A passing stage

Brian Jones
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Many readers of Thursday’s Telegram probably looked closely at the Page A1 picture of the rebuilt wharf in the Outer Battery and thought, “I’m no expert, but it looks pretty solid to me.”

By the time you read this, a demolition crew sent by city hall officials might have already torn down the wharf.

If the wharf is forcibly taken down, residents of St. John’s can henceforth utterly disregard any pronouncements emanating from city hall about the importance of “heritage.” (Go ahead and install that beige vinyl siding.)

A couple of questions come to mind about the disputed Outer Battery wharf, neither of which was adequately addressed by city hall officials.

First, is the wharf dangerous?

Second, is the wharf more dangerous than the thousands of other wharfs people in Newfoundland have used over the years?

City hall claims the wharf is a safety risk.

So is driving to work. That doesn’t necessarily make it dangerous.

But, modern-day people being delicate and in constant need of pampering and protection by governments, it becomes the duty of bureaucrats to stamp it, “Denied.”

The real issue seems to be that the wharf was rebuilt without a permit, and the reconstruction allegedly does not meet building codes.

Residents of St. John’s — most of whom presumably don’t own boats — were probably surprised to learn city hall has codified requirements for personal wharfs. The long fingers of the law truly do surprise.

You don’t have to be an engineer or marine architect to know a wharf made out of concrete and steel would be more solid than one made out of wooden poles and lumber. It would also last longer, and be better for withstanding winter storms, such as the one in February that necessitated the repairs.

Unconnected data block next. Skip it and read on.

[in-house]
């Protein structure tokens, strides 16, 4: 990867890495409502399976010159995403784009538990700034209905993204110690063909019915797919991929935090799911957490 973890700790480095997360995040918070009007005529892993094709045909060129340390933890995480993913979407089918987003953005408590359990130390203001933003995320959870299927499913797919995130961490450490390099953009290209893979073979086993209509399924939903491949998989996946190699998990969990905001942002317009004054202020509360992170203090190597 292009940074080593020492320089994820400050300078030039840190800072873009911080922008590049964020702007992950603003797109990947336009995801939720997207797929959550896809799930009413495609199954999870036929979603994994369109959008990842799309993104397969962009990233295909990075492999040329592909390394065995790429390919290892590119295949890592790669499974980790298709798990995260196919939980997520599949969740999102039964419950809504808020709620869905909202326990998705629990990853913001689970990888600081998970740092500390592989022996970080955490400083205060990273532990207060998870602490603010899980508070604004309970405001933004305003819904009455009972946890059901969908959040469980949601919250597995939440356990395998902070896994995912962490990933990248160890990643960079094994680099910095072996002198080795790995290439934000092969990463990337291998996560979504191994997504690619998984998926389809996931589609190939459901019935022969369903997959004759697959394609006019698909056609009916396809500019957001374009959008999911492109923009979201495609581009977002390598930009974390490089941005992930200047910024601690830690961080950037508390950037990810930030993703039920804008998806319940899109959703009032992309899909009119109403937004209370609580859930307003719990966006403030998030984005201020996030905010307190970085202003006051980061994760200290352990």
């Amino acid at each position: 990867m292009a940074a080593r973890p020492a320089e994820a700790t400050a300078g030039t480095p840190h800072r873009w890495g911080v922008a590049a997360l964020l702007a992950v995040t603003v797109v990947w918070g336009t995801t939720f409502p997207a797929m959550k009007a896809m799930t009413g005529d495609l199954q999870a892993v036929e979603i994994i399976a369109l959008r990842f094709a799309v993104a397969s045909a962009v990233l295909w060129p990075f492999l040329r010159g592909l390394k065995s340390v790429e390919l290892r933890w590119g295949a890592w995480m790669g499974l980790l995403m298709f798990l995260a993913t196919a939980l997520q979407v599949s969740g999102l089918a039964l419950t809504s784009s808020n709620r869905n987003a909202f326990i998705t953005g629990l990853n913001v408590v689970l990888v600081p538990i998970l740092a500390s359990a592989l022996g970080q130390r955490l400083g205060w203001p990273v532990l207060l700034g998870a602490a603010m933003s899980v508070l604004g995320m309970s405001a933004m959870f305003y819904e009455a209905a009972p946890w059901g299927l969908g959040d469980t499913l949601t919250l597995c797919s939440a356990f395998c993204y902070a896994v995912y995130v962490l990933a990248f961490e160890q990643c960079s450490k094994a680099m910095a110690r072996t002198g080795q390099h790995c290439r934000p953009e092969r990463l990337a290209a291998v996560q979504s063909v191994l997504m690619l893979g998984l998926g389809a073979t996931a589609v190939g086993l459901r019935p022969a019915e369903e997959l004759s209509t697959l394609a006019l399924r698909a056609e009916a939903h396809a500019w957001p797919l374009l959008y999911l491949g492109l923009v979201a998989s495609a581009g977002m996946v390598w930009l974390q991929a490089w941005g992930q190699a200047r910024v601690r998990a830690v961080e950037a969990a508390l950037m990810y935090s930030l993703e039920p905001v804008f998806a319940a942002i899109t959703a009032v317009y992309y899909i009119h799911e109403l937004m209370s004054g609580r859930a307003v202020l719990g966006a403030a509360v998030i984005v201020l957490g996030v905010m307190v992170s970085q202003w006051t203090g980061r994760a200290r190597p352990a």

But erecting a concrete and steel wharf to provide access to a skiff or dory is sort of like using a shotgun to hunt hummingbirds.

The essential question about the Outer Battery wharf should be whether or not it enables its owner to have safe access to his boat, and thus to the water.

Not public

Contrary to what officials at city hall have said, public safety shouldn’t be an issue, since the public — even tourists — shouldn’t be wandering uninvited onto other people’s wharfs. Sure, they can stand by the road and admire it, take pictures of it or pose in front of it, but walking onto it is another thing altogether.

The Royal Newfoundland Yacht Club in Conception Bay South has posted signs saying — and warning, even threatening — that only boat owners and their guests are allowed onto the wharves.

It seems a reasonable enough rule. It should apply to small boats as well as to yachts. At Jack Wells’ wharf in the Outer Battery, a simple sign reading “Private wharf — no trespassing” should take care of city hall’s public safety concerns.

If, as some Outer Battery residents claim, a wharf has been on that site for 200 years, city hall should explain why a permit is suddenly required to maintain it. Instead of relying on strict legal procedure, city officials should put some forethought into their actions. Unless, of course, all that talk on New Gower Street about heritage, history and culture is just rhetoric in search of popularity and votes.

Here’s one suggestion: instead of sending a demolition crew, city hall could just as easily have sent a repair crew.

Of course, no cruise ship will ever pull up to Jack Wells’ wharf.

Governments of all levels throw money around like monkeys at a banana festival when it comes to Big Tourism schemes.

But they’ll stand idly by and watch bona fide bits of culture die. Sometimes, they’ll even help demolish them.

Brian Jones is a desk editor at The Telegram. He can be reached by e-mail at bjones@thetelegram.com.